It will be noted that our improved nozzle mounting is free of the complications of rotary stuffing boxes, gears and the like. Our improved nozzle as herein shown therefore is simpler than the one shown in our above mentioned patent although the former has been used and has proven to be satisfactory. Our invention is characterized by its simplicity and cheapness of construction and its reliability in operation.

While we have shown our invention in but one form it will be obvious to those skilled in the art that it is not so limited but is susceptible of various changes and modifications without departing from the spirit thereof.

Patent Citations
Cited PatentFiling datePublication dateApplicantTitle
US691419 *Mar 8, 1901Jan 21, 1902Addison VandervoortLawn-sprinkler.
US4099708 *Aug 3, 1977Jul 11, 1978Riverside Clay CompanyApparatus for applying granular refractory material to surfaces
Referenced by
Citing PatentFiling datePublication dateApplicantTitle
US4251063 *Jul 30, 1979Feb 17, 1981Goldberg Ilya ADevice for guniting the lining of casting ladles
US4253646 *Sep 13, 1979Mar 3, 1981Nippon Steel CorporationHot blast-furnace-lining repairing apparatus
US4301998 *Apr 25, 1980Nov 24, 1981Pfizer Inc.Vertical gunning apparatus with television monitor
US4337897 *Nov 7, 1980Jul 6, 1982Martin & Pagenstecher GmbhProcess and device for producing the refractory lining of metallurgical vessels
US4351478 *Aug 18, 1980Sep 28, 1982Looper Bruce TApparatus for cleaning tanks or vessels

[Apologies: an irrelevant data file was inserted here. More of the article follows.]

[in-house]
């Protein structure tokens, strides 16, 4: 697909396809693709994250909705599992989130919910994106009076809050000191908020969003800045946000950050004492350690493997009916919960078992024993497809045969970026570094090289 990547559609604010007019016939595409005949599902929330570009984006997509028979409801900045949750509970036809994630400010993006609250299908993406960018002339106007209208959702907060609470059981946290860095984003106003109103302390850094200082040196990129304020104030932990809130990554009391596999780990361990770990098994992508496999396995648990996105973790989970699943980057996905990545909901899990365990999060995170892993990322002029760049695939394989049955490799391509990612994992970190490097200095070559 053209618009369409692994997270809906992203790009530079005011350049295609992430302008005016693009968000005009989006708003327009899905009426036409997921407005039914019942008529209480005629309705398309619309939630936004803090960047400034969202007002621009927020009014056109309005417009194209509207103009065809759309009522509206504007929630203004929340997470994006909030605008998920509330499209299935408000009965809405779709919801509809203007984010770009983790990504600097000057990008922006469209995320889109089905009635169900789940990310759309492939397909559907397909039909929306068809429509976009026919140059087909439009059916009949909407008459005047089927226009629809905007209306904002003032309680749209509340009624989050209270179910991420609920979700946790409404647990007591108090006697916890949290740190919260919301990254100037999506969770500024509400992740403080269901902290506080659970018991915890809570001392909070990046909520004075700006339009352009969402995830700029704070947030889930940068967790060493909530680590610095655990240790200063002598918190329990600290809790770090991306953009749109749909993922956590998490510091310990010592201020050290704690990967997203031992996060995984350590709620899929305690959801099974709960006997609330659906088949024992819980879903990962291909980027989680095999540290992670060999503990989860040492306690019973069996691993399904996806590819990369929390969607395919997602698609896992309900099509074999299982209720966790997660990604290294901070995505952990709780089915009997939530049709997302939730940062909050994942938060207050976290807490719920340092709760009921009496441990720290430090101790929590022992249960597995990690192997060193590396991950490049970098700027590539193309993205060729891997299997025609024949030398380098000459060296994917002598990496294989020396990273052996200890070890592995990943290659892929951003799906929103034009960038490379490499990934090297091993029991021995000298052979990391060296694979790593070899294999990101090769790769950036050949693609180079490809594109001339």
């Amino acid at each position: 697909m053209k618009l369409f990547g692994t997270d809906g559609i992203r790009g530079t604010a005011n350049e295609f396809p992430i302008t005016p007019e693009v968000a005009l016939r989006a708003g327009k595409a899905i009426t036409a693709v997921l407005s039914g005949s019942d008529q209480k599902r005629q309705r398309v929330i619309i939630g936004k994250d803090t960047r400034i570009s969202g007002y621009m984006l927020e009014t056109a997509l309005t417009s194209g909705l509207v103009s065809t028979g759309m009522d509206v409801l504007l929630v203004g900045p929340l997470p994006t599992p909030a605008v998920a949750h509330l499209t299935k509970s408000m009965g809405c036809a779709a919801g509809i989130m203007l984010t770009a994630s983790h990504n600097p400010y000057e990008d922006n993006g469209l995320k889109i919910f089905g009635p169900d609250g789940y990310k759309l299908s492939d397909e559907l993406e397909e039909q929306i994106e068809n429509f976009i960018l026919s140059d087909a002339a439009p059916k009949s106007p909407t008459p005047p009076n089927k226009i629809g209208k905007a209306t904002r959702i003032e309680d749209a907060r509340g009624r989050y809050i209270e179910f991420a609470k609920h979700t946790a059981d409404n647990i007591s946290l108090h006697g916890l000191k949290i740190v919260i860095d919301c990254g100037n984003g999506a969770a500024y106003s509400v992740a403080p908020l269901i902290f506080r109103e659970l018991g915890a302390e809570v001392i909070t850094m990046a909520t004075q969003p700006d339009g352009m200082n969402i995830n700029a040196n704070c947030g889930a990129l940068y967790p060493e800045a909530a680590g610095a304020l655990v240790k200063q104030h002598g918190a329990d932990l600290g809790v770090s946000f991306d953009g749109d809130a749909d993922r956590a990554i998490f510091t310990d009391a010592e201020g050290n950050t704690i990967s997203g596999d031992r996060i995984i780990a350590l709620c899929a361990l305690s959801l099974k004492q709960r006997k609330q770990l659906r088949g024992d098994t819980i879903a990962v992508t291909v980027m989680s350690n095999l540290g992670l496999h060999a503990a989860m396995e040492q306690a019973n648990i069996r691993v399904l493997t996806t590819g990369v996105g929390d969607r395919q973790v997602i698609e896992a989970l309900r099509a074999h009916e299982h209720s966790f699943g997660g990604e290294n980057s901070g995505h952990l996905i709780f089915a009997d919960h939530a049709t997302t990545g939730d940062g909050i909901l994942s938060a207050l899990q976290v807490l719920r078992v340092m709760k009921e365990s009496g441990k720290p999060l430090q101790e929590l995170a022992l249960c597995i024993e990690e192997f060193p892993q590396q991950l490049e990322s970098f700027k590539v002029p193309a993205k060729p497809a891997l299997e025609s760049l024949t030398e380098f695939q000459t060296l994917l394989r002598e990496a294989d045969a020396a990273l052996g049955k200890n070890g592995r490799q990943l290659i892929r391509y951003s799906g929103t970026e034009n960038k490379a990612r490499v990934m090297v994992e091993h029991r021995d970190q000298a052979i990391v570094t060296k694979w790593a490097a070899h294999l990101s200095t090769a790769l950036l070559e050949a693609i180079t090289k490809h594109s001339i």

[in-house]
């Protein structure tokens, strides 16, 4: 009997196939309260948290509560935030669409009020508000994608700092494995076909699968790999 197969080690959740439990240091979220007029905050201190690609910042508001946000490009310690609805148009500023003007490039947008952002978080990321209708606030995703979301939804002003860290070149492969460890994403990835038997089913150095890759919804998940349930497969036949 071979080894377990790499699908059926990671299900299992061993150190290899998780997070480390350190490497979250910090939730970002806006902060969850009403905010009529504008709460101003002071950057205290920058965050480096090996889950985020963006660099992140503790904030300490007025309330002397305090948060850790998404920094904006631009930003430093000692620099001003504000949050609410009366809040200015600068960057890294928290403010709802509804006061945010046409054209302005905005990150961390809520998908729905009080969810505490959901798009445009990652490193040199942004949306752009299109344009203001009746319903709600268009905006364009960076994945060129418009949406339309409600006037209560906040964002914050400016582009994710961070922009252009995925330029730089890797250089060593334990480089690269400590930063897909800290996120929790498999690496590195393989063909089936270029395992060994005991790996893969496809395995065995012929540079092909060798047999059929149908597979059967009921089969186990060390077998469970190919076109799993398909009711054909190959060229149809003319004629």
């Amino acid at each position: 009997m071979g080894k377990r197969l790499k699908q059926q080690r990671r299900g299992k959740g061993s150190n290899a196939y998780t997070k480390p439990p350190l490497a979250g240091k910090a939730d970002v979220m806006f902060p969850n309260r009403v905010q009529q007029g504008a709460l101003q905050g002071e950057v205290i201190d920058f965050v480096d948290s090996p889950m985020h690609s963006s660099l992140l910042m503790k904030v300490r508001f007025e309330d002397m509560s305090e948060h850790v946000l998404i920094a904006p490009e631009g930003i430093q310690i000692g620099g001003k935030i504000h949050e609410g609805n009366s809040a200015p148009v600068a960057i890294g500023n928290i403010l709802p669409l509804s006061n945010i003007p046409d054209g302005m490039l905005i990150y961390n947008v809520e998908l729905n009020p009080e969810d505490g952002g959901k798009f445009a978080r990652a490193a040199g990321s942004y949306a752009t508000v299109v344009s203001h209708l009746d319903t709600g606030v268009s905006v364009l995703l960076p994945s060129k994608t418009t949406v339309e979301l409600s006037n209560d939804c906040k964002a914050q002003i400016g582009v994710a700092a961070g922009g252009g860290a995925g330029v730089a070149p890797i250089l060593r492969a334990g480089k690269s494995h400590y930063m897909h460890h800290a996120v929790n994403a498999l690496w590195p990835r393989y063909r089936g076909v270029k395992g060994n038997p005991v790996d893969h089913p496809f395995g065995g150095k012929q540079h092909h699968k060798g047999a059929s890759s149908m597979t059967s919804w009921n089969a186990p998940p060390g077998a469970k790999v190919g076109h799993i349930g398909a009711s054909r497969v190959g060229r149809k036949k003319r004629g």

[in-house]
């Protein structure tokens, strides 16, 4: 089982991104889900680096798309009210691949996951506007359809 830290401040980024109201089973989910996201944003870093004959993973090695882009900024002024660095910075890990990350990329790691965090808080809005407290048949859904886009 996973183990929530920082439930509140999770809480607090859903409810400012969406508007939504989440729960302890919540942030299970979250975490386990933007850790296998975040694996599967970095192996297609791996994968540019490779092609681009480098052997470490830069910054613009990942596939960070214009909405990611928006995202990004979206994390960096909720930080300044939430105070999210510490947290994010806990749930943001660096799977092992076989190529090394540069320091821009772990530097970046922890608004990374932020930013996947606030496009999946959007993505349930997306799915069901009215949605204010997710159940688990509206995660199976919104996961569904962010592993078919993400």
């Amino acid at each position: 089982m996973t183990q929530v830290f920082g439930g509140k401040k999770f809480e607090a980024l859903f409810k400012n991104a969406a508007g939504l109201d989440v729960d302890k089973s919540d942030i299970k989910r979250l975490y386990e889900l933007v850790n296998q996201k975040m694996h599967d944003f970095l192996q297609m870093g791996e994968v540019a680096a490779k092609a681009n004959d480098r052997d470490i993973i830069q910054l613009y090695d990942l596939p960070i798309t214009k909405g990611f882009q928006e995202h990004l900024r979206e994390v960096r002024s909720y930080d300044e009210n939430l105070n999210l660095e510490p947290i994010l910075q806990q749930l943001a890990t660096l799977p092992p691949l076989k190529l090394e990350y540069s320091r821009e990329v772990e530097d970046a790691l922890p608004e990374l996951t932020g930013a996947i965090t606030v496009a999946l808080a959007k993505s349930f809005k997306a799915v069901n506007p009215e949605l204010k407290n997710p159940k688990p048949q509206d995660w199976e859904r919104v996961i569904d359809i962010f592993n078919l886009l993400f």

US4493660 *Jun 22, 1981Jan 15, 1985Willi Becker Ingenieurburo GmbhShip having at least one propeller nozzle unit with rudder in optimum position
US4690327 *Jan 31, 1986Sep 1, 1987Godo Steel, Ltd.Hot gunning robot for furnace lining
US5095929 *Dec 20, 1990Mar 17, 1992Weatherford U.S., Inc.Interior
US5107879 *Aug 30, 1990Apr 28, 1992Butterworth Jetting System, Inc.Rail tank car cleaning system
US5419922 *Mar 15, 1994May 30, 1995Bmi, Inc.Method and apparatus for repairing the refractory lining of a refractory vessel
CN102114452BSep 27, 2010Dec 19, 2012河南中光学集团有限公司Long-distance flexible-transmission nozzle swinging mechanism
EP0041932A1 *Jun 1, 1981Dec 16, 1981Svenska Silikaverken AbApparatus for spraying lining
EP0123758A1 *May 2, 1983Nov 7, 1984Aikoh Co. Ltd.Method for the gunning of refractories
Classifications
U.S. Classification266/281, 239/227
International ClassificationF27D1/16, B05B3/14
Cooperative ClassificationF27D1/1642, B05B3/14
European ClassificationF27D1/16D2, B05B3/14